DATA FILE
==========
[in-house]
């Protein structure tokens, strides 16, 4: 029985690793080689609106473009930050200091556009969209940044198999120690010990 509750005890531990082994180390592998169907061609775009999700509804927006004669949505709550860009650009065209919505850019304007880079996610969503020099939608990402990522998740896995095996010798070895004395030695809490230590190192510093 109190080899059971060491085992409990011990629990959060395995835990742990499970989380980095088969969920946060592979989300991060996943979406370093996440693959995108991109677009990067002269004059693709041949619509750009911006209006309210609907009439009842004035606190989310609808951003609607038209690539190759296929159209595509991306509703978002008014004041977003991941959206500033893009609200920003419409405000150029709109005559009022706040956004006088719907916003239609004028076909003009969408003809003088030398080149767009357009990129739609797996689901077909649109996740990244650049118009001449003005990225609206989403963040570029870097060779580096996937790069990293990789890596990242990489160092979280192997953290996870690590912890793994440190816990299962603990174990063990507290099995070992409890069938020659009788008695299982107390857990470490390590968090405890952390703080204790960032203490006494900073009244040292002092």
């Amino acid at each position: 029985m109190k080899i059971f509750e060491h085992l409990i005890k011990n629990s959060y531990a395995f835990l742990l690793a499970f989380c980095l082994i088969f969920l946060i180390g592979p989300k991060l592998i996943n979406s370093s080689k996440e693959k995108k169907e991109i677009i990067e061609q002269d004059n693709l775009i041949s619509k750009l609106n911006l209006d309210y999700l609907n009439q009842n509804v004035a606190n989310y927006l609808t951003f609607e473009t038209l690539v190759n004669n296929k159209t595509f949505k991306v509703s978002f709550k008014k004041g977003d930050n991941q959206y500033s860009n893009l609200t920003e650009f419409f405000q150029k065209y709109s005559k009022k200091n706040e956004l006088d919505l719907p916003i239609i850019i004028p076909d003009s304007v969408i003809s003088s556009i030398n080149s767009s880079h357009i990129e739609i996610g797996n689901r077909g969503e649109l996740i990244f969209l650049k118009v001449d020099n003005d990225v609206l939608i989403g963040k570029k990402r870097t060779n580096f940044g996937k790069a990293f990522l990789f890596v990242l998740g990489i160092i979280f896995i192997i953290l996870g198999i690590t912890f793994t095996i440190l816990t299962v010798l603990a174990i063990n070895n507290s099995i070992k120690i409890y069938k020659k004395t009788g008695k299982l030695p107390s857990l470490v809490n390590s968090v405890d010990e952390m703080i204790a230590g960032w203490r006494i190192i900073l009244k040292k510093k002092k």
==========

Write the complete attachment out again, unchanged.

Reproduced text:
[in-house]
């Protein structure tokens, strides 16, 4: 029985690793080689609106473009930050200091556009969209940044198999120690010990 509750005890531990082994180390592998169907061609775009999700509804927006004669949505709550860009650009065209919505850019304007880079996610969503020099939608990402990522998740896995095996010798070895004395030695809490230590190192510093 109190080899059971060491085992409990011990629990959060395995835990742990499970989380980095088969969920946060592979989300991060996943979406370093996440693959995108991109677009990067002269004059693709041949619509750009911006209006309210609907009439009842004035606190989310609808951003609607038209690539190759296929159209595509991306509703978002008014004041977003991941959206500033893009609200920003419409405000150029709109005559009022706040956004006088719907916003239609004028076909003009969408003809003088030398080149767009357009990129739609797996689901077909649109996740990244650049118009001449003005990225609206989403963040570029870097060779580096996937790069990293990789890596990242990489160092979280192997953290996870690590912890793994440190816990299962603990174990063990507290099995070992409890069938020659009788008695299982107390857990470490390590968090405890952390703080204790960032203490006494900073009244040292002092």
């Amino acid at each position: 029985m109190k080899i059971f509750e060491h085992l409990i005890k011990n629990s959060y531990a395995f835990l742990l690793a499970f989380c980095l082994i088969f969920l946060i180390g592979p989300k991060l592998i996943n979406s370093s080689k996440e693959k995108k169907e991109i677009i990067e061609q002269d004059n693709l775009i041949s619509k750009l609106n911006l209006d309210y999700l609907n009439q009842n509804v004035a606190n989310y927006l609808t951003f609607e473009t038209l690539v190759n004669n296929k159209t595509f949505k991306v509703s978002f709550k008014k004041g977003d930050n991941q959206y500033s860009n893009l609200t920003e650009f419409f405000q150029k065209y709109s005559k009022k200091n706040e956004l006088d919505l719907p916003i239609i850019i004028p076909d003009s304007v969408i003809s003088s556009i030398n080149s767009s880079h357009i990129e739609i996610g797996n689901r077909g969503e649109l996740i990244f969209l650049k118009v001449d020099n003005d990225v609206l939608i989403g963040k570029k990402r870097t060779n580096f940044g996937k790069a990293f990522l990789f890596v990242l998740g990489i160092i979280f896995i192997i953290l996870g198999i690590t912890f793994t095996i440190l816990t299962v010798l603990a174990i063990n070895n507290s099995i070992k120690i409890y069938k020659k004395t009788g008695k299982l030695p107390s857990l470490v809490n390590s968090v405890d010990e952390m703080i204790a230590g960032w203490r006494i190192i900073l009244k040292k510093k002092k």